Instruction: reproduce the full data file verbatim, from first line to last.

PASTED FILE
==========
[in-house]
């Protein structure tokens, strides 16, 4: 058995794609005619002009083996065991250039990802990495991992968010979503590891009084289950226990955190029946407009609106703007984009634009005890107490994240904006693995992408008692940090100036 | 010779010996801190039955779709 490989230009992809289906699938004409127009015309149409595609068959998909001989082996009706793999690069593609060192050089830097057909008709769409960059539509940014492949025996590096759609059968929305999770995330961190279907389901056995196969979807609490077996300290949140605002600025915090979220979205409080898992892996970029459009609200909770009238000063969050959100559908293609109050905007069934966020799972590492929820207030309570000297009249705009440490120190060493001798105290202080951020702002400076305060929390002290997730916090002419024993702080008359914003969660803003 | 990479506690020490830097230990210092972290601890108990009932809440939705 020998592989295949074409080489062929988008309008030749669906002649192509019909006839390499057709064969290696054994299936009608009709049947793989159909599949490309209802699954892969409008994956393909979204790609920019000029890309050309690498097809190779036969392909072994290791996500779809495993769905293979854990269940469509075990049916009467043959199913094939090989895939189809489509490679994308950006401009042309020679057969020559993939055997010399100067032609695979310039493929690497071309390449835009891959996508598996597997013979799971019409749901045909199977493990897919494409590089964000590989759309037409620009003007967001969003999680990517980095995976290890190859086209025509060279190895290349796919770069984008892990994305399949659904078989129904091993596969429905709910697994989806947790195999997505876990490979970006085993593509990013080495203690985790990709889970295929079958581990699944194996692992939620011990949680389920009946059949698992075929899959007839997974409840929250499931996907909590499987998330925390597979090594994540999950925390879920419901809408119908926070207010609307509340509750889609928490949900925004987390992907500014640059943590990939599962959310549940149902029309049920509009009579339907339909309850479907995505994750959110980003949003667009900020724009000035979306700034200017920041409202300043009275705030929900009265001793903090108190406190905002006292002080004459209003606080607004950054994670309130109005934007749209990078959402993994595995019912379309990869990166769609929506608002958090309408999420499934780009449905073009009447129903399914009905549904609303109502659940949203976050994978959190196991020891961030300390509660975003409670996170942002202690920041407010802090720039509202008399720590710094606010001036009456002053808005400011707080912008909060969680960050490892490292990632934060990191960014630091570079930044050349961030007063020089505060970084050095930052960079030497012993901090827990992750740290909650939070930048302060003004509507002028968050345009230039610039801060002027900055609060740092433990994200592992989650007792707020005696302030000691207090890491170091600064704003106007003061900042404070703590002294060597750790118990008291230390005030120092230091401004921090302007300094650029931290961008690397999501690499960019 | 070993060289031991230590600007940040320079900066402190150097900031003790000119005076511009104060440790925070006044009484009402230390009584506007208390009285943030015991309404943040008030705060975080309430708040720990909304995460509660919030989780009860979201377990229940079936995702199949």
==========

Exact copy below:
[in-house]
């Protein structure tokens, strides 16, 4: 058995794609005619002009083996065991250039990802990495991992968010979503590891009084289950226990955190029946407009609106703007984009634009005890107490994240904006693995992408008692940090100036 | 010779010996801190039955779709 490989230009992809289906699938004409127009015309149409595609068959998909001989082996009706793999690069593609060192050089830097057909008709769409960059539509940014492949025996590096759609059968929305999770995330961190279907389901056995196969979807609490077996300290949140605002600025915090979220979205409080898992892996970029459009609200909770009238000063969050959100559908293609109050905007069934966020799972590492929820207030309570000297009249705009440490120190060493001798105290202080951020702002400076305060929390002290997730916090002419024993702080008359914003969660803003 | 990479506690020490830097230990210092972290601890108990009932809440939705 020998592989295949074409080489062929988008309008030749669906002649192509019909006839390499057709064969290696054994299936009608009709049947793989159909599949490309209802699954892969409008994956393909979204790609920019000029890309050309690498097809190779036969392909072994290791996500779809495993769905293979854990269940469509075990049916009467043959199913094939090989895939189809489509490679994308950006401009042309020679057969020559993939055997010399100067032609695979310039493929690497071309390449835009891959996508598996597997013979799971019409749901045909199977493990897919494409590089964000590989759309037409620009003007967001969003999680990517980095995976290890190859086209025509060279190895290349796919770069984008892990994305399949659904078989129904091993596969429905709910697994989806947790195999997505876990490979970006085993593509990013080495203690985790990709889970295929079958581990699944194996692992939620011990949680389920009946059949698992075929899959007839997974409840929250499931996907909590499987998330925390597979090594994540999950925390879920419901809408119908926070207010609307509340509750889609928490949900925004987390992907500014640059943590990939599962959310549940149902029309049920509009009579339907339909309850479907995505994750959110980003949003667009900020724009000035979306700034200017920041409202300043009275705030929900009265001793903090108190406190905002006292002080004459209003606080607004950054994670309130109005934007749209990078959402993994595995019912379309990869990166769609929506608002958090309408999420499934780009449905073009009447129903399914009905549904609303109502659940949203976050994978959190196991020891961030300390509660975003409670996170942002202690920041407010802090720039509202008399720590710094606010001036009456002053808005400011707080912008909060969680960050490892490292990632934060990191960014630091570079930044050349961030007063020089505060970084050095930052960079030497012993901090827990992750740290909650939070930048302060003004509507002028968050345009230039610039801060002027900055609060740092433990994200592992989650007792707020005696302030000691207090890491170091600064704003106007003061900042404070703590002294060597750790118990008291230390005030120092230091401004921090302007300094650029931290961008690397999501690499960019 | 070993060289031991230590600007940040320079900066402190150097900031003790000119005076511009104060440790925070006044009484009402230390009584506007208390009285943030015991309404943040008030705060975080309430708040720990909304995460509660919030989780009860979201377990229940079936995702199949």